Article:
that same level at moment. My wife, she would agree
that the dog is equally as big a part and I make it that way ’cause we’ve had our
dog for nine years now and it’s important that he still
has that same level of love I don’t want him to feel. He already is jealous. We already have this fight. But they seem like they’re your partners. You take them exercising with you. Whether you’re skiing, they’re
running, you’re riding, they’re out there with you. – Yeah, they don’t ride much anymore, they’re nine and 10. So they don’t love the bike
anymore, so I respect that. It’s funny ’cause I just, I mean for cyclists, I do so
much walking, it’s ridiculous. You know, I probably sometimes
walk as much as I ride on any given day and it’s because of
them, but I don’t know, we’ve had so much fun. – I know, you’ve a part
of your life with them. – I joke that like, they’ve been to so many places that like in maybe a month or two months, you know, they live in Tahoe, and
sometimes you go to the Bay Area, and we’ve gone to B.C.
and you know, whatever. I’m like most people would
just love to go on vacation to one of these places a year (laughs). My dogs don’t even know
how lucky they are. I don’t know, they deserve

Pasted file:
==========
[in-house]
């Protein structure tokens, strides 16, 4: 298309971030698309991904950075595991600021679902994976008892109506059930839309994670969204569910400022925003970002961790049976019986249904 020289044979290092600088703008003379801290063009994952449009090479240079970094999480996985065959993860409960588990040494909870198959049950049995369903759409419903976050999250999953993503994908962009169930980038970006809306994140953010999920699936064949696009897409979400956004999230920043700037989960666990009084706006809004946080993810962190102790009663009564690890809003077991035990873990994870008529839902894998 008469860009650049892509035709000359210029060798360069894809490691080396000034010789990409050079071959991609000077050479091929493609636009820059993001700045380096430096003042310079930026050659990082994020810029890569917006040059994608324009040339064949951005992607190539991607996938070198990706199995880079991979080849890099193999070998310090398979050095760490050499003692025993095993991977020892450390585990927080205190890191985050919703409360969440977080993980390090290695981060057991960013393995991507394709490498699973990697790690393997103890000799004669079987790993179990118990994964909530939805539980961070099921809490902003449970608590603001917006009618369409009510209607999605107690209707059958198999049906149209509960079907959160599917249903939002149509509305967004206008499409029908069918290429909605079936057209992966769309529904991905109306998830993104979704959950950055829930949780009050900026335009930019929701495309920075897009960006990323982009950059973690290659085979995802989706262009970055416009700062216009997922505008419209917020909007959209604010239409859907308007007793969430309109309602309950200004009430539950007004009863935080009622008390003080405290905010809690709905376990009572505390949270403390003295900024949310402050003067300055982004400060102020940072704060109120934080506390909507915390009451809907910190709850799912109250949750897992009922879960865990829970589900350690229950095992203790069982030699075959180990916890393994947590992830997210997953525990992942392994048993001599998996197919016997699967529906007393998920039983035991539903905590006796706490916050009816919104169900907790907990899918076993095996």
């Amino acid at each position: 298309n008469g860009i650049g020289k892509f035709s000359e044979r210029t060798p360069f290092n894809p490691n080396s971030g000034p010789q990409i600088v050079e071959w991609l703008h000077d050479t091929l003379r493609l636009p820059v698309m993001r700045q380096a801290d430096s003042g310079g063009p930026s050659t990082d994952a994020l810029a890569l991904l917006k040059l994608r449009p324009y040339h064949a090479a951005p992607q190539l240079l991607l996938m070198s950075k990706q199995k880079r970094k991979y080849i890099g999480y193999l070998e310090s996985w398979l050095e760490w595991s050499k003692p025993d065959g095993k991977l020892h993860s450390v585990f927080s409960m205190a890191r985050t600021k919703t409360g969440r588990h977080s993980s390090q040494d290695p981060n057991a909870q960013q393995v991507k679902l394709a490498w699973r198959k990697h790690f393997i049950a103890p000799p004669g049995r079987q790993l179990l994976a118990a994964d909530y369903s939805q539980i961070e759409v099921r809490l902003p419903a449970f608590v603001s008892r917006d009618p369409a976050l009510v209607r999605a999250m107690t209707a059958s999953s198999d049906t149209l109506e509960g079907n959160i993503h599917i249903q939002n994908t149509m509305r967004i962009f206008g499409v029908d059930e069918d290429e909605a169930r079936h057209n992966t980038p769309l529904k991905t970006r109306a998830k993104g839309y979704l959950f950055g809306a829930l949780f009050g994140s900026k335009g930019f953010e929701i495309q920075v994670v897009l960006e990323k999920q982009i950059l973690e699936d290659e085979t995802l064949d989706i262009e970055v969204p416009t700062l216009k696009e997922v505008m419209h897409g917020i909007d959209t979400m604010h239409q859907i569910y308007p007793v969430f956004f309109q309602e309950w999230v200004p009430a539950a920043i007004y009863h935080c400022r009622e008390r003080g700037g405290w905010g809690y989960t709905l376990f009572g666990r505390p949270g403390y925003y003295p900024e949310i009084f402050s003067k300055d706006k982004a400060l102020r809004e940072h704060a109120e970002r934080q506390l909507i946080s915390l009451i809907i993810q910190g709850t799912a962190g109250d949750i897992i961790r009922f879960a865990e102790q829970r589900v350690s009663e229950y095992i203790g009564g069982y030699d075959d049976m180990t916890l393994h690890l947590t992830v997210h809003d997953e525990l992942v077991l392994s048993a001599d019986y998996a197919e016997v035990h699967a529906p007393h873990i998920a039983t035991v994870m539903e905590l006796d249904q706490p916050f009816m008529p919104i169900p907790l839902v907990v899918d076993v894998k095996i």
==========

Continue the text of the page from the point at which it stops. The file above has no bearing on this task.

it, they’re awesome. They’re my everything. – I want to read something
that another rider that we had on the
show, Maghalie Rochette, had said about you recently
in an Instagram post. I have to say, there’s a lot of stuff that comes out on Instagram that I read that doesn’t stick with me but this one, this one stuck with me. So I’m going to read it for everyone. – She’s a good rider. – So it’s a little long so bear with me. She said “winning a World
Cup has always been my goal, “but sharing a World Cup
podium with my friend “was a wild dream. “You work hard and long
to gain all that knowledge “and experience in cycling, “and it would be totally respectable “to keep it for yourself. “But Katerina Nash is different. “Ever since I met her,
she has always shared “tips, advice, and opinions with me. “She has yelled tactics during races. “We had battles in the past
and she told me how and why “she was able to beat me and
how I could’ve beaten her, “so I could learn. “She said she would never give me a win, “but that I’d have to earn it. “But she said that she
believed I could win, “and that I had to truly believe it too. “We’ve shared a lot of great moments, “many hotel rooms together, “but sharing my first World
Cup podium with Katerina “will always be one of the
most special moments for me.” And she thanked you as just being an amazing and incredible person. I think that that’s really
special and I just wanted to, I mean, I want to focus
on that you yelled at her during races, during
battles, and then afterwards would tell her how and why and all that. – Well, it takes a special
person to also listen, right? We’re talking a good age
gap between me and Maghalie and she came on the team and I don’t think she was even 20, you know? But some young riders,
they’re kind of like, I don’t say intimidated, but
they just kind of go about learning different way
but for her, from day one, she was never shy to ask and it’s an obligation to
share what we know, you know? You’ve probably made so
many mistakes in your career and you see your friend
kind of heading that way, wouldn’t you stop that friend and be like, actually, take a left (laughs). – Definitely.